Surprise! And happy
Wednesday Thursday! I’ve decided to launch a new series — Don’t Miss Day Trips– to go along with the ever-so-popular Around the World in 80 Drinks and The A-Holes of History series we already have going! We’ll be highlighting both popular and lesser-known destinations within a day’s reach of popular destinations. To officially kick off the series (we already sort of kicked it off with our post about the Bone Church outside of Prague), we’ll be talking about Poland’s underground salt cathedral near Krakow! Without further delay…
I know exactly what you’re thinking: “What the shoot? Doesn’t that darn tootin’ WanderTooth lady usually post on the Wednesday morning? Why she is now posting on Thursday in the a.m.? If me no can count on WanderTooth, what me can count on? And what be this salt cathedral she be blabbing about?”
And so I must apologize to the five of you who regularly read this blog (Hi Mom! Hi Geoff’s Mom! Hi other three people!). It is darn tootin’ true that I failed to post yesterday morning. But I had a
good reason…I was getting all ready to write this post, and then I thought to myself, “self, I need me a salt cathedral video to go with this salt cathedral post!” And since my video editing skills are about as sophisticated as, say, a two year old’s aptitude for macro economics, it took me longer than expected. By the time I’d finished the video, I had officially exhausted the energy stores required to make my blathering even remotely palatable to you, the reader. And so I took a nap and missed my normal Wednesday post. Sad face.
But now I’m back! And I present to you my first attempt at video-ing. Please, tell me what you think (But only if you think it is fantastic – otherwise kindly keep your opinion to yourself)! I give you, the video:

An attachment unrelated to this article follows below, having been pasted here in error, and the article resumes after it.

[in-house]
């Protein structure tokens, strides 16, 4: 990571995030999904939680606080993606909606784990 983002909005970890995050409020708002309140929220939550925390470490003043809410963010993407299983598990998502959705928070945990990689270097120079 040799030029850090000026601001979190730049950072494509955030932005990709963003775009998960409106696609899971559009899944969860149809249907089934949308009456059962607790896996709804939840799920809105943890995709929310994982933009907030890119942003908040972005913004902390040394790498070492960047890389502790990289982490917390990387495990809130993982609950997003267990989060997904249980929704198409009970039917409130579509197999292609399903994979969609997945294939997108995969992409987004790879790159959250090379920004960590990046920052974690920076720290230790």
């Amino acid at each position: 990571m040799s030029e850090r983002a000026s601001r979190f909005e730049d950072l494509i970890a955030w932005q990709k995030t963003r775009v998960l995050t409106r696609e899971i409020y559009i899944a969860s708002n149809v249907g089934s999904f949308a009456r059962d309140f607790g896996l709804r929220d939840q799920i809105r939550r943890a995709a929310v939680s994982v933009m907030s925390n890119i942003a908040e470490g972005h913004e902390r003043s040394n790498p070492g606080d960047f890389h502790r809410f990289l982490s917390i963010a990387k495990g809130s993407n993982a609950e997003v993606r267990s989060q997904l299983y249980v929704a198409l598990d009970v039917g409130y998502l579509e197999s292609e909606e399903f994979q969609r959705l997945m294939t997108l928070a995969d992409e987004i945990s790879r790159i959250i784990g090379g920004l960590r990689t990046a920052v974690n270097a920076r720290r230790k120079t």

I’ve now regained my strength, and am ready to tell you all about the most fantastical Wieliczka Salt Mine and salt cathedral, which was a surprisingly awesome day-trip from Krakow, Poland. The salt cathedral was one of those destinations we’d heard about through good ol’ fashioned word of mouth: the year was 2010, and we were sitting on a boat in the middle of the Pacific Ocean, sailing between islands in the Galapagos, when our boat-mate and new friend Jonathan told us of the wonders of this crazy underground salt cathedral in Poland. Let’s just take a minute and think on how crazy that is: we were discussing a Polish cathedral — a salt cathedral, nonetheless — while in Ecuador. It was neato, and I got pretty excited about the whole thing.
So when we found ourselves in Poland, it became one of those things, like font walks and drinking Polish vodka, that I absolutely had to do. And if you find yourself near Krakow, Poland, with a half-day to spare, you should absolutely-positively-no-questions-asked make your way to the Wieliczka Salt Mine and salt cathedral. Tout de suite and posthaste!
Even after Jonathan’s impromptu Ecuadorian marketing pitch, we were tempted to skip the experience when we learned everyone visiting the mine underground salt cathedral has to take a guided tour: those Wieliczka-ians will have none of this “self guided” monkey business. We didn’t understand why this was the case until we started the tour, when it became abundantly clear that you DO NOT want to be walking around down there without a guide. The mine contains 700 years of passageways, and the passages go on for the equivalent of the distance between Paris and Brussels; while everything is pretty clearly marked, it’s not beyond the realm of possibility that you could lost down there, and if there was an emergency and you were sans guide, you’d be pretty much screwed.